Question about rectangles in R^n

  • Thread starter JG89
  • Start date
  • #1
726
1
I know that by definition the cartesian product of [a1, b1], [a2,b2], ..., [an. bn] is a rectangle in R^n. Are we "allowed" to call the cartesian product [a1] * [a2, a2] * ... * [an, an] a rectangle in R^n? I know that by definition [a,b] = {x: a <= x <= b}. The set [a1,a1] = {x: a1 <= x <= a1} which is just the singleton set {a1}. Thus the rectangle [a1] * [a2, a2] * ... * [an, an] is just the cartesian product a1*a2*a3*..*an, where each ai is a real number, which hardly looks like a rectangle if we draw it in say, R^2 or R^3.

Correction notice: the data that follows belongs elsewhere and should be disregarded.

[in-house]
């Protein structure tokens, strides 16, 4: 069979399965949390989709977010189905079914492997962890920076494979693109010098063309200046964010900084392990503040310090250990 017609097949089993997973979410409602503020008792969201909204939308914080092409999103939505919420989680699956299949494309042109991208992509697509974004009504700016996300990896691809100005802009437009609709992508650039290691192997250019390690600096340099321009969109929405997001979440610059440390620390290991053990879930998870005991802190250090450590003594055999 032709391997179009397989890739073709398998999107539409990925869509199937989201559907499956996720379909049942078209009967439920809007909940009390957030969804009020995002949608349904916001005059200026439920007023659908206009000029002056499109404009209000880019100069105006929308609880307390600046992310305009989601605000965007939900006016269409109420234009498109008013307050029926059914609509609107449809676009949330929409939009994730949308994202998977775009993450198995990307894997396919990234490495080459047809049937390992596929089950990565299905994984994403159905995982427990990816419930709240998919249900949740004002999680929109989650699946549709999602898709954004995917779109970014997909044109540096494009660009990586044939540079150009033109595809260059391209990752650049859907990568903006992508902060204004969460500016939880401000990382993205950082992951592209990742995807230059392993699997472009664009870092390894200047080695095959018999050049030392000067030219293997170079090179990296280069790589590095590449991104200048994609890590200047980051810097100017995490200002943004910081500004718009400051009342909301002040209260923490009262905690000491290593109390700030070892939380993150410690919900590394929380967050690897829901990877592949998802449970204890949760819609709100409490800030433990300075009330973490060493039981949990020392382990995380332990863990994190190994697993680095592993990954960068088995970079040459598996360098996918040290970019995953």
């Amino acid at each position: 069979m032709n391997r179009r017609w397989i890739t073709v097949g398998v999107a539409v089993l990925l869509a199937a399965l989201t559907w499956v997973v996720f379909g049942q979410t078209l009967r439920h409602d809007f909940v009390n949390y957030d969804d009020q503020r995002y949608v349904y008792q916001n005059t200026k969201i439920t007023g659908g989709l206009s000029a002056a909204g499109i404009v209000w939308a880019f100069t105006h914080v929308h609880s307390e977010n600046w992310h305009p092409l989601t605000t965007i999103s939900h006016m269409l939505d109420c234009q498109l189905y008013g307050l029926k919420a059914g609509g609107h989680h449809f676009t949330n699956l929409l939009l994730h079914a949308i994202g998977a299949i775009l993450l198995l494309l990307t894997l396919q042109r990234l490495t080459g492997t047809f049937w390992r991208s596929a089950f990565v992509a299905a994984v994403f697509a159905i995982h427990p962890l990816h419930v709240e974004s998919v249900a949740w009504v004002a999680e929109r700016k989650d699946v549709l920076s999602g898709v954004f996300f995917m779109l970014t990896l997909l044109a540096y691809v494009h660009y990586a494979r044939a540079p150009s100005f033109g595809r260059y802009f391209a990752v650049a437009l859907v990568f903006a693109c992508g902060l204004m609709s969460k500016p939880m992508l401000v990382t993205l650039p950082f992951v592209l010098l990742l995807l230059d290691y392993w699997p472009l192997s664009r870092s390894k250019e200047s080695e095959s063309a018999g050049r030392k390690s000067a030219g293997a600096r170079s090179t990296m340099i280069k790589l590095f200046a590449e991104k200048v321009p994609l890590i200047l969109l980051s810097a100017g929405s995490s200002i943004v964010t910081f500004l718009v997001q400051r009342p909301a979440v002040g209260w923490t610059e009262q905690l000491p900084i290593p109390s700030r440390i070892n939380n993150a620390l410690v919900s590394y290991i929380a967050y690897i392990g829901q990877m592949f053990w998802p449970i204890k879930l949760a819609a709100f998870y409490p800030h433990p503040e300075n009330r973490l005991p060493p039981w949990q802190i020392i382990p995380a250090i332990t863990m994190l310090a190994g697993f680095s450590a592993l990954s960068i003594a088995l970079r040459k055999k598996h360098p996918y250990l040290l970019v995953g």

Answers and Replies

  • #2
disregardthat
Science Advisor
1,866
34
You could call it a degenerate rectangle. It is convenient to extend definitions to degenerate cases, because they occur naturally. In that way you do not need to explicitly mention them whenever you talk about an n-dimensional rectangle.
 

Related Threads on Question about rectangles in R^n

Replies
1
Views
1K
  • Last Post
Replies
4
Views
2K
  • Last Post
Replies
1
Views
5K
Replies
11
Views
1K
  • Last Post
Replies
2
Views
4K
  • Last Post
Replies
15
Views
2K
  • Last Post
Replies
1
Views
5K
  • Last Post
Replies
23
Views
4K
  • Last Post
Replies
4
Views
2K
Replies
17
Views
3K
Top